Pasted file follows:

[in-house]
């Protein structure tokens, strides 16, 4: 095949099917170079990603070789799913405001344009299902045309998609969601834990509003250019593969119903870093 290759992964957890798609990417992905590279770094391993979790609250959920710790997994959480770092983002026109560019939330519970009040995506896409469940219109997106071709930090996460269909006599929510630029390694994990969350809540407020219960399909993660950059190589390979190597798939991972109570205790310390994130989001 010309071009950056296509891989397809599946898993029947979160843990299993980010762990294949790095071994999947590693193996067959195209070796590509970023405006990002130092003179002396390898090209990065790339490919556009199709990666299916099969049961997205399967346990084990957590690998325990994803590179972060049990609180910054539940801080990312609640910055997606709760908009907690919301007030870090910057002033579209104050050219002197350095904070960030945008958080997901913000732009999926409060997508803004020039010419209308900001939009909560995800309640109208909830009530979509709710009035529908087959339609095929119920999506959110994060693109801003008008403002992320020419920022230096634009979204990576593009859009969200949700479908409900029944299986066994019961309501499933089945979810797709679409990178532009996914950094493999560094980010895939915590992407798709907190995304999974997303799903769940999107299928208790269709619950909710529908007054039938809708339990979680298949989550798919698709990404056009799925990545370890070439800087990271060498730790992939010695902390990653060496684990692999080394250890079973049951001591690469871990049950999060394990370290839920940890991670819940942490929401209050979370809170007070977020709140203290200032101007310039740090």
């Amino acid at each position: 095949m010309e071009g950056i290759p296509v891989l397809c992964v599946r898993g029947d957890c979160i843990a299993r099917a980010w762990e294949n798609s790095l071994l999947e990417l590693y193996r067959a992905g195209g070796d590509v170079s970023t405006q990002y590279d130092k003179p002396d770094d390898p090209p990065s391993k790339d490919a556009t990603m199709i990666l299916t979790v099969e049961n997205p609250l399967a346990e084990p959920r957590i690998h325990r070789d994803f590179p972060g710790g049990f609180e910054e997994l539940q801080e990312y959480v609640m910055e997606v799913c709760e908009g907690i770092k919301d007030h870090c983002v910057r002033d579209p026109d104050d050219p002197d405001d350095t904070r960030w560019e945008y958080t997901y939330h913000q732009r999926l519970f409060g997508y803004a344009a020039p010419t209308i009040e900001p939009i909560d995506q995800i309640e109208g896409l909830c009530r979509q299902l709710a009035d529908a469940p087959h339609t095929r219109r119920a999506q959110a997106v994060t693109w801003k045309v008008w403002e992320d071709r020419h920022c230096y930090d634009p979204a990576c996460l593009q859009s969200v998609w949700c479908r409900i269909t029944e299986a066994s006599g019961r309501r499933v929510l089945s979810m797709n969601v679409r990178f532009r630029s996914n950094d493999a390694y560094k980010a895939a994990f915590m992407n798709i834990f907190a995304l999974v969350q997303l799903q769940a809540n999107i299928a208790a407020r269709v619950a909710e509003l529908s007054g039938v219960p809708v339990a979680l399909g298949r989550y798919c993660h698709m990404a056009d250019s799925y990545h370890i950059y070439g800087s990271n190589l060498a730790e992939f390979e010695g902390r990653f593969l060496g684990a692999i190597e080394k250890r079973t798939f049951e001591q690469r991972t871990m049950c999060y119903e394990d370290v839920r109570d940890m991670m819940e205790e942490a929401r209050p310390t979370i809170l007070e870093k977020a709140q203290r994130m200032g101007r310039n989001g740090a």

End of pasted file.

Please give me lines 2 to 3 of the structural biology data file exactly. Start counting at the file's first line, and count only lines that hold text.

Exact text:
């Protein structure tokens, strides 16, 4: 095949099917170079990603070789799913405001344009299902045309998609969601834990509003250019593969119903870093 290759992964957890798609990417992905590279770094391993979790609250959920710790997994959480770092983002026109560019939330519970009040995506896409469940219109997106071709930090996460269909006599929510630029390694994990969350809540407020219960399909993660950059190589390979190597798939991972109570205790310390994130989001 010309071009950056296509891989397809599946898993029947979160843990299993980010762990294949790095071994999947590693193996067959195209070796590509970023405006990002130092003179002396390898090209990065790339490919556009199709990666299916099969049961997205399967346990084990957590690998325990994803590179972060049990609180910054539940801080990312609640910055997606709760908009907690919301007030870090910057002033579209104050050219002197350095904070960030945008958080997901913000732009999926409060997508803004020039010419209308900001939009909560995800309640109208909830009530979509709710009035529908087959339609095929119920999506959110994060693109801003008008403002992320020419920022230096634009979204990576593009859009969200949700479908409900029944299986066994019961309501499933089945979810797709679409990178532009996914950094493999560094980010895939915590992407798709907190995304999974997303799903769940999107299928208790269709619950909710529908007054039938809708339990979680298949989550798919698709990404056009799925990545370890070439800087990271060498730790992939010695902390990653060496684990692999080394250890079973049951001591690469871990049950999060394990370290839920940890991670819940942490929401209050979370809170007070977020709140203290200032101007310039740090």
């Amino acid at each position: 095949m010309e071009g950056i290759p296509v891989l397809c992964v599946r898993g029947d957890c979160i843990a299993r099917a980010w762990e294949n798609s790095l071994l999947e990417l590693y193996r067959a992905g195209g070796d590509v170079s970023t405006q990002y590279d130092k003179p002396d770094d390898p090209p990065s391993k790339d490919a556009t990603m199709i990666l299916t979790v099969e049961n997205p609250l399967a346990e084990p959920r957590i690998h325990r070789d994803f590179p972060g710790g049990f609180e910054e997994l539940q801080e990312y959480v609640m910055e997606v799913c709760e908009g907690i770092k919301d007030h870090c983002v910057r002033d579209p026109d104050d050219p002197d405001d350095t904070r960030w560019e945008y958080t997901y939330h913000q732009r999926l519970f409060g997508y803004a344009a020039p010419t209308i009040e900001p939009i909560d995506q995800i309640e109208g896409l909830c009530r979509q299902l709710a009035d529908a469940p087959h339609t095929r219109r119920a999506q959110a997106v994060t693109w801003k045309v008008w403002e992320d071709r020419h920022c230096y930090d634009p979204a990576c996460l593009q859009s969200v998609w949700c479908r409900i269909t029944e299986a066994s006599g019961r309501r499933v929510l089945s979810m797709n969601v679409r990178f532009r630029s996914n950094d493999a390694y560094k980010a895939a994990f915590m992407n798709i834990f907190a995304l999974v969350q997303l799903q769940a809540n999107i299928a208790a407020r269709v619950a909710e509003l529908s007054g039938v219960p809708v339990a979680l399909g298949r989550y798919c993660h698709m990404a056009d250019s799925y990545h370890i950059y070439g800087s990271n190589l060498a730790e992939f390979e010695g902390r990653f593969l060496g684990a692999i190597e080394k250890r079973t798939f049951e001591q690469r991972t871990m049950c999060y119903e394990d370290v839920r109570d940890m991670m819940e205790e942490a929401r209050p310390t979370i809170l007070e870093k977020a709140q203290r994130m200032g101007r310039n989001g740090a």